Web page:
The Avenue Bond Portfolio has not owned long maturity Government bonds since 2010. The average maturity has been lowered to a very conservative 4 years. While Government yields have gone up, the extra return we get from corporate bonds, called credit spread, has not been impacted. We are now in a position to buy longer dated bonds at higher rates and take advantage of the market turmoil.

The Avenue Total Return Equity Portfolio has groups of investments that will move differently to this change in interest rates. Higher rates are important but in the opposite way to our bond investments. The companies, in which we own shares, borrow money and now those companies have to pay higher interest so by definition corporate earnings will be lower.

Our utility and REIT investments would be the most directly impacted. Here we have felt that high valuation was already a concern so we have sold half our holdings over the last year. We are now in a good position to add to these sectors if the market was to decline.

The financial service industry is probably the most complicated industry to assess. Simply put, as interest rates go up, asset prices fall. However, higher interest rates are very healthy for the basic business of lending money. The Avenue portfolio is heavily weighted to commercial lending banks so we feel these higher rates will have a positive impact on earnings. Also, our investment in non-financial services, like Shoppers Drug Mart, was not impacted at all.

The portfolio’s resource investments are still more impacted by China and the internal supply and demand dynamics of the North American energy market. We are already trading at what we feel are depressed valuation levels. Gold is the outlier and here we have been wrong so far. We sold half our position in Yamana Gold close to the top but bought it back too early. We will maintain 5-6% exposure to gold as intelligently as we can. Yamana Gold remains a very profitable company right down to a $1,000 per ounce gold price.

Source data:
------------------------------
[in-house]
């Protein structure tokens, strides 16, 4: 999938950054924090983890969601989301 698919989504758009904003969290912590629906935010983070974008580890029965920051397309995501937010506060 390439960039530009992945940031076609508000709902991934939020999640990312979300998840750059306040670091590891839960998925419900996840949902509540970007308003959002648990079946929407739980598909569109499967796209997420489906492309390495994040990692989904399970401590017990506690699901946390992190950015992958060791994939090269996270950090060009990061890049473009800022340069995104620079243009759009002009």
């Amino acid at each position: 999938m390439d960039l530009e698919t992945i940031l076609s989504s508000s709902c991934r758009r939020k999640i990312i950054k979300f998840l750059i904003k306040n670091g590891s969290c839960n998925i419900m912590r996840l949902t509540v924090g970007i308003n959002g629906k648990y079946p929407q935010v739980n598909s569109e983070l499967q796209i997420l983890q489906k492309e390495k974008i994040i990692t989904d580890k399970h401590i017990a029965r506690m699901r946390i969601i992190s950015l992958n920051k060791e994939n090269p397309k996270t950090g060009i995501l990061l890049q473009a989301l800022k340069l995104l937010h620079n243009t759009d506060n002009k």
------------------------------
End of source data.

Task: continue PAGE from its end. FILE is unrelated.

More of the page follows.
In summary, this significant rise in interest rates has given us an opportunity to make bond and stock investments at levels we have been patiently waiting for. But to be ready, we had to be positioning ourselves over the last six months. There even might be an opportunity to get fully invested again but this would take an additional back up in higher yielding securities from today’s levels.

Recovery Continues

The recent US federal budget cuts of $85 billion confirm our belief that interest rates will remain low for some time. Stock market investors continue to buy consistency and sustainability where they can find it. However, both Avenue’s Bond Portfolio and Avenue’s Total Return Equity Portfolio have slightly increased weightings in cash given the higher prices and unsustainably high positive sentiment.

We are officially in the next phase of this low interest rate and overleveraged cycle. The US federal reserve chairman, Ben Bernanke, has acknowledged that there is healing in the property market and a recovery in the private sector. He agrees that in a normal cycle short term interest rates should gradually increase. However, he concludes that since the US Federal Government has been hit with automatic spending cuts of $85 billion, interest rates will not be going up any time soon.

Spending Cuts Equal Job Cuts

The way the $85 billion in spending cuts works is that it directly hits the operating budget of the US federal government. Health care and pensions are unaffected, so the only way to reduce spending is to cut jobs. Herein lies the core of the conflict. Ben Bernanke has stated that interest rates will not be going up until unemployment falls to 6.5%, down from today’s 7.7% level. This is a difference of about 1.9 million new jobs.